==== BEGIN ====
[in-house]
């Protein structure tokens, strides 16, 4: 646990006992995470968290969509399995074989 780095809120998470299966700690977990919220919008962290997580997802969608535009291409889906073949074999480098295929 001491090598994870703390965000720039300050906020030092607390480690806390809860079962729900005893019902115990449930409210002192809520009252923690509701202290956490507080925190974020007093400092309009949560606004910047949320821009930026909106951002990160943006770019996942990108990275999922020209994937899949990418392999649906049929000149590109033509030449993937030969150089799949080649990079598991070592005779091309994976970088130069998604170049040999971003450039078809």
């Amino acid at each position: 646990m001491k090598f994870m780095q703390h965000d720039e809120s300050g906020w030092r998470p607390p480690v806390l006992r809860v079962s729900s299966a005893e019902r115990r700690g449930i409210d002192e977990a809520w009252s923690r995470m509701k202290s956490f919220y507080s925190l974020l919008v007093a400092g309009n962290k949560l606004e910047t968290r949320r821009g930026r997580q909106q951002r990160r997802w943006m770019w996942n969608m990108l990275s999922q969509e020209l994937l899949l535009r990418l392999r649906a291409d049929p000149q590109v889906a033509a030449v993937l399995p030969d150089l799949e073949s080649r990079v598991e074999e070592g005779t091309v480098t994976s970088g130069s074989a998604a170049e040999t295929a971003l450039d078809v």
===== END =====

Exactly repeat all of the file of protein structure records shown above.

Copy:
[in-house]
């Protein structure tokens, strides 16, 4: 646990006992995470968290969509399995074989 780095809120998470299966700690977990919220919008962290997580997802969608535009291409889906073949074999480098295929 001491090598994870703390965000720039300050906020030092607390480690806390809860079962729900005893019902115990449930409210002192809520009252923690509701202290956490507080925190974020007093400092309009949560606004910047949320821009930026909106951002990160943006770019996942990108990275999922020209994937899949990418392999649906049929000149590109033509030449993937030969150089799949080649990079598991070592005779091309994976970088130069998604170049040999971003450039078809």
């Amino acid at each position: 646990m001491k090598f994870m780095q703390h965000d720039e809120s300050g906020w030092r998470p607390p480690v806390l006992r809860v079962s729900s299966a005893e019902r115990r700690g449930i409210d002192e977990a809520w009252s923690r995470m509701k202290s956490f919220y507080s925190l974020l919008v007093a400092g309009n962290k949560l606004e910047t968290r949320r821009g930026r997580q909106q951002r990160r997802w943006m770019w996942n969608m990108l990275s999922q969509e020209l994937l899949l535009r990418l392999r649906a291409d049929p000149q590109v889906a033509a030449v993937l399995p030969d150089l799949e073949s080649r990079v598991e074999e070592g005779t091309v480098t994976s970088g130069s074989a998604a170049e040999t295929a971003l450039d078809v």